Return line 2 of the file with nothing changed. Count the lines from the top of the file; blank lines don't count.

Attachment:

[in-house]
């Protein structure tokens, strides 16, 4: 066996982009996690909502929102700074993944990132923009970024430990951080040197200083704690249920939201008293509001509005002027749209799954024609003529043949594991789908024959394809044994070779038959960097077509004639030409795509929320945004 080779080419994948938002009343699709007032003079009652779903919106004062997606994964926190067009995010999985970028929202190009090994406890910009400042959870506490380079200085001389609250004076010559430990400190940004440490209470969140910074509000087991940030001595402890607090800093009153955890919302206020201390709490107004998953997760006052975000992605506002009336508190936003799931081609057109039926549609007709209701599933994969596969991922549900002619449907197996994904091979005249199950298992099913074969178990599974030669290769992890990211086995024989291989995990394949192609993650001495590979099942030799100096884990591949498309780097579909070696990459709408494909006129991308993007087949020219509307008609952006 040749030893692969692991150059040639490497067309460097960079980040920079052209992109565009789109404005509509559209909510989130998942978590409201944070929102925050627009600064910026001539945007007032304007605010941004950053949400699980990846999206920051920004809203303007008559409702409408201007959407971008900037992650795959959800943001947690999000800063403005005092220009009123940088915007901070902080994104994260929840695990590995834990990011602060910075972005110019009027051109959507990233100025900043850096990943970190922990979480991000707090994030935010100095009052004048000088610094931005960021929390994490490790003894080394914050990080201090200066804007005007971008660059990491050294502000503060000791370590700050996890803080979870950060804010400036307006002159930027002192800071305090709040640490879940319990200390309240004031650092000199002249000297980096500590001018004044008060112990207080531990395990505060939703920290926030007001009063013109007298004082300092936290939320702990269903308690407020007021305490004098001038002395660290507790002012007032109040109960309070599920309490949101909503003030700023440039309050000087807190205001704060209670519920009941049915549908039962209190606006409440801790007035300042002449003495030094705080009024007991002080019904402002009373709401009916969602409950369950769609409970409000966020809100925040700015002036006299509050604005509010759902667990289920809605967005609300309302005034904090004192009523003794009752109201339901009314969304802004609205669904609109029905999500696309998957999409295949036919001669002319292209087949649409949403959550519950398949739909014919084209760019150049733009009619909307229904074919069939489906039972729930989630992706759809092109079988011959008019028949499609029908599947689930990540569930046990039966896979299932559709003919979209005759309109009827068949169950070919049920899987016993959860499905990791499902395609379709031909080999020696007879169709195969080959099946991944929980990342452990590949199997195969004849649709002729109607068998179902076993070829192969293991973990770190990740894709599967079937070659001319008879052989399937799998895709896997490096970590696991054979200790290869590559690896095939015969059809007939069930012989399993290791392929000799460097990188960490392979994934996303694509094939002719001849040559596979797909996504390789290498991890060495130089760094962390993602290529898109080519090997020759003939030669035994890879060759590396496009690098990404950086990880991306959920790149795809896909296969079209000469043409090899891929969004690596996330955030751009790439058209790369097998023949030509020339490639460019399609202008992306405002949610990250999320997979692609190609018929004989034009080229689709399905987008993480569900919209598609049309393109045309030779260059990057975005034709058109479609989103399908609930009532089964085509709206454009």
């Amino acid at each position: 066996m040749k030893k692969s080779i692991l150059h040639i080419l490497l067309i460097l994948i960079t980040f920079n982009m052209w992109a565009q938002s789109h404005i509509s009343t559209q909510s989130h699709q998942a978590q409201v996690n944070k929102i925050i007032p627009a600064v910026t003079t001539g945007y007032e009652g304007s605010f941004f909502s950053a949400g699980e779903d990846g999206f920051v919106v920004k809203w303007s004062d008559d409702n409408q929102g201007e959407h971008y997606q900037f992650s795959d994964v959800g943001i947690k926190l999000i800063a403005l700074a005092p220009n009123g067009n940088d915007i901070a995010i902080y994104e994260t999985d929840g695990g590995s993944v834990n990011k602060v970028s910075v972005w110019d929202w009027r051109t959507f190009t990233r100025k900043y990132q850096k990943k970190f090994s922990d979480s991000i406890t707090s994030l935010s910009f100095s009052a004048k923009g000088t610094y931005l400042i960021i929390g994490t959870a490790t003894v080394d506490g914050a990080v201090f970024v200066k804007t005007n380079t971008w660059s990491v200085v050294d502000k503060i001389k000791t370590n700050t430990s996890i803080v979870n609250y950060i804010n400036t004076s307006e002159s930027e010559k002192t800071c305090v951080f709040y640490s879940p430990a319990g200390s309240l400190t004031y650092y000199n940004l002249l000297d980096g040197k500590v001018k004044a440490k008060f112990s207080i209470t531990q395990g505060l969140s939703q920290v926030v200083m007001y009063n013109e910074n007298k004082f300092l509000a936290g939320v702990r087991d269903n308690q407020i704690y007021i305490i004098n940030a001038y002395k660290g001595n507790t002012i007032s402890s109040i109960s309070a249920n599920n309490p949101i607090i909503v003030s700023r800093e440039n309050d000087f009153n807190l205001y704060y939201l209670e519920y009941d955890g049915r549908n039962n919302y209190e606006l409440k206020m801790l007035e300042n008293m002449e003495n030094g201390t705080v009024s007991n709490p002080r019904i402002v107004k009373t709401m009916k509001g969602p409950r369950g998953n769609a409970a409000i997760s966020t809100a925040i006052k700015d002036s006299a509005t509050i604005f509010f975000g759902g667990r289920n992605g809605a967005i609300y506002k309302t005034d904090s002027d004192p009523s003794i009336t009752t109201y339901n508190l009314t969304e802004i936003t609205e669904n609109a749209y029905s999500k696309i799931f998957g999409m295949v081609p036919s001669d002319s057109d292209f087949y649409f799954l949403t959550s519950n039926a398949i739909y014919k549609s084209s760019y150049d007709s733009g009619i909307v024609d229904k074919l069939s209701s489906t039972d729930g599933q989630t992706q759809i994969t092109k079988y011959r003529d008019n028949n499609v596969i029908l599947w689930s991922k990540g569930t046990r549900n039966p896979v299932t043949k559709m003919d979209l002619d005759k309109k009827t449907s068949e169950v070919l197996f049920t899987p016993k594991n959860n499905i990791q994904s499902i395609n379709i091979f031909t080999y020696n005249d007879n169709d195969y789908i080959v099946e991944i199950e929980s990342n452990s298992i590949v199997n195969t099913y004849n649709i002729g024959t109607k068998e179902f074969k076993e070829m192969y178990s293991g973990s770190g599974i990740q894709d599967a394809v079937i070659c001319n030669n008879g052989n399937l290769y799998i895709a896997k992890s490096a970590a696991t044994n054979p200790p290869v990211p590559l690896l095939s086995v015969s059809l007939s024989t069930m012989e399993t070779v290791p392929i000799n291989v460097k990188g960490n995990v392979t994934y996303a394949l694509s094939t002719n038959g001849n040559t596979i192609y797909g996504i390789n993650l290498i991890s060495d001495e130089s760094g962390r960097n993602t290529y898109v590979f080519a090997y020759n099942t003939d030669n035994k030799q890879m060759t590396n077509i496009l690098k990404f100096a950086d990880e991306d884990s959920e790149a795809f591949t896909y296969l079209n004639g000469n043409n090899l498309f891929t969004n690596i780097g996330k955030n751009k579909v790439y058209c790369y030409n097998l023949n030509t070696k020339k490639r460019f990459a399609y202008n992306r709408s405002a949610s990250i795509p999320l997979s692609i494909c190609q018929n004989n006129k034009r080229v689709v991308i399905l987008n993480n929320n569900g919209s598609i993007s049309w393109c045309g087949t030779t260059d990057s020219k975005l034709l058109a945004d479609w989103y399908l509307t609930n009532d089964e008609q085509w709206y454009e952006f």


């Protein structure tokens, strides 16, 4: 066996982009996690909502929102700074993944990132923009970024430990951080040197200083704690249920939201008293509001509005002027749209799954024609003529043949594991789908024959394809044994070779038959960097077509004639030409795509929320945004 080779080419994948938002009343699709007032003079009652779903919106004062997606994964926190067009995010999985970028929202190009090994406890910009400042959870506490380079200085001389609250004076010559430990400190940004440490209470969140910074509000087991940030001595402890607090800093009153955890919302206020201390709490107004998953997760006052975000992605506002009336508190936003799931081609057109039926549609007709209701599933994969596969991922549900002619449907197996994904091979005249199950298992099913074969178990599974030669290769992890990211086995024989291989995990394949192609993650001495590979099942030799100096884990591949498309780097579909070696990459709408494909006129991308993007087949020219509307008609952006 040749030893692969692991150059040639490497067309460097960079980040920079052209992109565009789109404005509509559209909510989130998942978590409201944070929102925050627009600064910026001539945007007032304007605010941004950053949400699980990846999206920051920004809203303007008559409702409408201007959407971008900037992650795959959800943001947690999000800063403005005092220009009123940088915007901070902080994104994260929840695990590995834990990011602060910075972005110019009027051109959507990233100025900043850096990943970190922990979480991000707090994030935010100095009052004048000088610094931005960021929390994490490790003894080394914050990080201090200066804007005007971008660059990491050294502000503060000791370590700050996890803080979870950060804010400036307006002159930027002192800071305090709040640490879940319990200390309240004031650092000199002249000297980096500590001018004044008060112990207080531990395990505060939703920290926030007001009063013109007298004082300092936290939320702990269903308690407020007021305490004098001038002395660290507790002012007032109040109960309070599920309490949101909503003030700023440039309050000087807190205001704060209670519920009941049915549908039962209190606006409440801790007035300042002449003495030094705080009024007991002080019904402002009373709401009916969602409950369950769609409970409000966020809100925040700015002036006299509050604005509010759902667990289920809605967005609300309302005034904090004192009523003794009752109201339901009314969304802004609205669904609109029905999500696309998957999409295949036919001669002319292209087949649409949403959550519950398949739909014919084209760019150049733009009619909307229904074919069939489906039972729930989630992706759809092109079988011959008019028949499609029908599947689930990540569930046990039966896979299932559709003919979209005759309109009827068949169950070919049920899987016993959860499905990791499902395609379709031909080999020696007879169709195969080959099946991944929980990342452990590949199997195969004849649709002729109607068998179902076993070829192969293991973990770190990740894709599967079937070659001319008879052989399937799998895709896997490096970590696991054979200790290869590559690896095939015969059809007939069930012989399993290791392929000799460097990188960490392979994934996303694509094939002719001849040559596979797909996504390789290498991890060495130089760094962390993602290529898109080519090997020759003939030669035994890879060759590396496009690098990404950086990880991306959920790149795809896909296969079209000469043409090899891929969004690596996330955030751009790439058209790369097998023949030509020339490639460019399609202008992306405002949610990250999320997979692609190609018929004989034009080229689709399905987008993480569900919209598609049309393109045309030779260059990057975005034709058109479609989103399908609930009532089964085509709206454009």